Too much screen time can be linked to being obese and overweight . The more your child spends time on devices, the greater the chance of their risk of becoming overweight. Moreover, some ads may cause your child to develop an appetite for junk food. Most of the time, eating while watching television or playing video games may cause overeating.

Poor Academic Performance

School-aged children who have a television or other devices and screens in their bedroom were found to perform worse on tests compared to those without these devices in their bedrooms. Although it is not the only culprit for poor academic performance, too much screen time can contribute significantly.

Sleep Problems

Studies on the effects of screens on sleep have shown that the light emitted from the screens interferes with the sleep cycle in the brain . Although some parents may sometimes like to fall asleep in front of the TV before bed, this can be harmful to the children. Too much screen time or looking at screens right before bed can cause trouble with falling asleep, and eventually it can lead to insomnia. Sleep loss can cause the child to be exhausted and not rested the next day.

the girl is in the bed with the smartphone

Behavior Problems

Elementary school-age children who spend more than two a day on devices such as watching television or playing video games are found to be more likely to have emotional, social, and attention problems.


The American Academy of Child and Adolescent Psychiatry states that children may resort to violence in order to solve the problems they may face and imitate what they see on the screen. So, exposure to violence through devices can make the child desensitized to it eventually.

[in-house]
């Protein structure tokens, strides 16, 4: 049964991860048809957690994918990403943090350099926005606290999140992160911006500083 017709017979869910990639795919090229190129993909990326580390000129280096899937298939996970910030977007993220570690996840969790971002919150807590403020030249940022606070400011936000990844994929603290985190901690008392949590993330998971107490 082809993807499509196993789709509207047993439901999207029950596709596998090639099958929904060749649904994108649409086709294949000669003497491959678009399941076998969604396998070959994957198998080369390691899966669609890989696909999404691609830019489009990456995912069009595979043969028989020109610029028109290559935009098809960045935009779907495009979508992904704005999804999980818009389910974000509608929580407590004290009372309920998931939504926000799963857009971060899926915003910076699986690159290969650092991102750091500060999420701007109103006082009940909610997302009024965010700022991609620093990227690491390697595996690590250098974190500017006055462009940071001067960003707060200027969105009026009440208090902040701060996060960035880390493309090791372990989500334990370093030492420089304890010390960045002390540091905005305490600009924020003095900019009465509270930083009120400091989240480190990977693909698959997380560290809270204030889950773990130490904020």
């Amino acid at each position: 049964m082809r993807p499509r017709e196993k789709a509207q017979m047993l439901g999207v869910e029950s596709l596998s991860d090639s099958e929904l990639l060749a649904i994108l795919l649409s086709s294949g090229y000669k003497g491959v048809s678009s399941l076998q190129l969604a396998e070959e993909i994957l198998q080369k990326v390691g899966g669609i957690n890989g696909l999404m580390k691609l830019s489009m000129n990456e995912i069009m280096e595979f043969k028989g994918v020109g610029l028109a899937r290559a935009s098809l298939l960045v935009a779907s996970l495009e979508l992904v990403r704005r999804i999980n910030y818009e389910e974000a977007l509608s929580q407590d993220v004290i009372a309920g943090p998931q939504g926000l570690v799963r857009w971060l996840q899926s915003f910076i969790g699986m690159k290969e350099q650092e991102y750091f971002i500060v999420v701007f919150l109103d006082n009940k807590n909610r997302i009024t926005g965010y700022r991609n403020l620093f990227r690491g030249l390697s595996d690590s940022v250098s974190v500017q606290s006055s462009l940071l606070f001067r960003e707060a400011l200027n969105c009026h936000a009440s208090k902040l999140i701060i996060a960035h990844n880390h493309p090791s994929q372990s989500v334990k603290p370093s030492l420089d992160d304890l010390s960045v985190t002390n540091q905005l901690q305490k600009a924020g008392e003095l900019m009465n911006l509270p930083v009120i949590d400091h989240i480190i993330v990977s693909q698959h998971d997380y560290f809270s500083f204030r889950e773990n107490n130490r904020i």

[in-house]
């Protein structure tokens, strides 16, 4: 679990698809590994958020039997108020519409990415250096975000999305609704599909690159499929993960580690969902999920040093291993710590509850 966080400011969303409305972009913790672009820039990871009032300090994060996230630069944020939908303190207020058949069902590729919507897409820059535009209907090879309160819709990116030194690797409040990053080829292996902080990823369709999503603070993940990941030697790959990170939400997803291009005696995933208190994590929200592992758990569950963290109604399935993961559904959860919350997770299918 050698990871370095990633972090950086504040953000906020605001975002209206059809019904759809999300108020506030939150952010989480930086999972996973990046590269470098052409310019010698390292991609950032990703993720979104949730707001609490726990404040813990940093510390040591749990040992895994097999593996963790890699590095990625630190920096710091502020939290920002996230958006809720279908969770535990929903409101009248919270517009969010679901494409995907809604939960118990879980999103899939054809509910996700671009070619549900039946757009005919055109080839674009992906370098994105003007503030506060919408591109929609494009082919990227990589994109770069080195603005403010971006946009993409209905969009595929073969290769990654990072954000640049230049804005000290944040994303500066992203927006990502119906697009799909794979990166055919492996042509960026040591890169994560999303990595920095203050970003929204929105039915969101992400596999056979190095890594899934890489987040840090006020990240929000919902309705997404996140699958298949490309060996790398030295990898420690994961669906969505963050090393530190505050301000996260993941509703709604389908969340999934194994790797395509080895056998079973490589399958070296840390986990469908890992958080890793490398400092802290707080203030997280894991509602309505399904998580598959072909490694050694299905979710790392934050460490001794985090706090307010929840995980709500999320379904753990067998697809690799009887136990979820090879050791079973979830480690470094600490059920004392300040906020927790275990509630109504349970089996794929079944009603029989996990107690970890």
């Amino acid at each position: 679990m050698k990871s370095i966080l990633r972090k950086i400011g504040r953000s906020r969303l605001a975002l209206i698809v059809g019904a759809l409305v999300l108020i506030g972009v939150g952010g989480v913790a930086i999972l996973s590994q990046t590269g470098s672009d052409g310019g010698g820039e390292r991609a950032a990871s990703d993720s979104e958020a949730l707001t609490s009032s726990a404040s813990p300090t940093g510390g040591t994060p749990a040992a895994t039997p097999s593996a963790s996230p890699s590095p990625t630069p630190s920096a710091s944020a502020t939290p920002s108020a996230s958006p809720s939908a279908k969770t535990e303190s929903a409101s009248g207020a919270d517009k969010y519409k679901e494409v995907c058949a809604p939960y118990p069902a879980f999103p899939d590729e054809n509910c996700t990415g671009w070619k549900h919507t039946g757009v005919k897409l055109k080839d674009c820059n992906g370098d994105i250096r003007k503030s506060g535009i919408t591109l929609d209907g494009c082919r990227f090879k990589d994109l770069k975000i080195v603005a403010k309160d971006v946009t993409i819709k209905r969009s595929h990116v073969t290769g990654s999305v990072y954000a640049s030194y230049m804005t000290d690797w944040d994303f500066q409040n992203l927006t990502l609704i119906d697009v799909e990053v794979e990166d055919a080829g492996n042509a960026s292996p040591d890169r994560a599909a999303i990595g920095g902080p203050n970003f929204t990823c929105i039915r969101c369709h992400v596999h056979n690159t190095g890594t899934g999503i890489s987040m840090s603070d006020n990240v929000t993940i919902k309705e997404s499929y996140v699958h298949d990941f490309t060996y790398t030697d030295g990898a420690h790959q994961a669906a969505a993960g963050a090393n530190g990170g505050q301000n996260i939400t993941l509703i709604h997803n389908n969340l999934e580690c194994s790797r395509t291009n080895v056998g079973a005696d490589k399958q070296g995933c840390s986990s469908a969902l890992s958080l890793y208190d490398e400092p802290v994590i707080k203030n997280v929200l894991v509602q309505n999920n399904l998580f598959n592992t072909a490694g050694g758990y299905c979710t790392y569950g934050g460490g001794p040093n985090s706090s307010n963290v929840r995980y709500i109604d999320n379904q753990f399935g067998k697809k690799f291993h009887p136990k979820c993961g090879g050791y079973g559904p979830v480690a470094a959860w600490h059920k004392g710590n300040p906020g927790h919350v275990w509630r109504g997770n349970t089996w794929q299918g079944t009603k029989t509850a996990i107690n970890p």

What Can Parents Do for Screen Time?

Screens will not go anywhere. But the good news is when used correctly, screen time can be really beneficial for the child. There are many ways to correctly utilize and get the best of the screen time. Here are a couple of options.

Screen Time Can Be a Classroom

Using smart devices as a way to access educational material has been a popular method for many years now. Online education tools are great resources for at-home learning. These provide children with a wide range of subjects and support parents and caregivers along the way in terms of supporting the child’s education.

You can make it a game where you explore a new subject every week with your child and get them excited about learning. Another thing you can try out and utilize smart devices in an educational way is to set up a family classroom where you will fill a hat with papers that have topics written on them. Everyone can then pick a random paper and do a project on the subject matter.

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Structured Play Time

Play is an essential part of a child’s development in so many aspects. There are many quality games out there that the child can play to be entertained and sometimes learn along the way. The only thing to make sure that your child spends quality screen time while playing is to make a schedule and stick to it. Make sure that you set rules regarding this play time and be really clear on them.

As long as you find suitable play material, monitor your child, and ensure the rules are followed, play can be a quality screen time. Setting the rules and explaining them to your child will make them feel in control and empowered, and responsible for their actions and choices.

Care for Yourself and Your Child

Meditation and mindfulness can be really beneficial in this day and age where we are surrounded by constant stimulants almost all the time. Children and adults can practice mindfulness through online resources such as guided meditations or virtual yoga classes.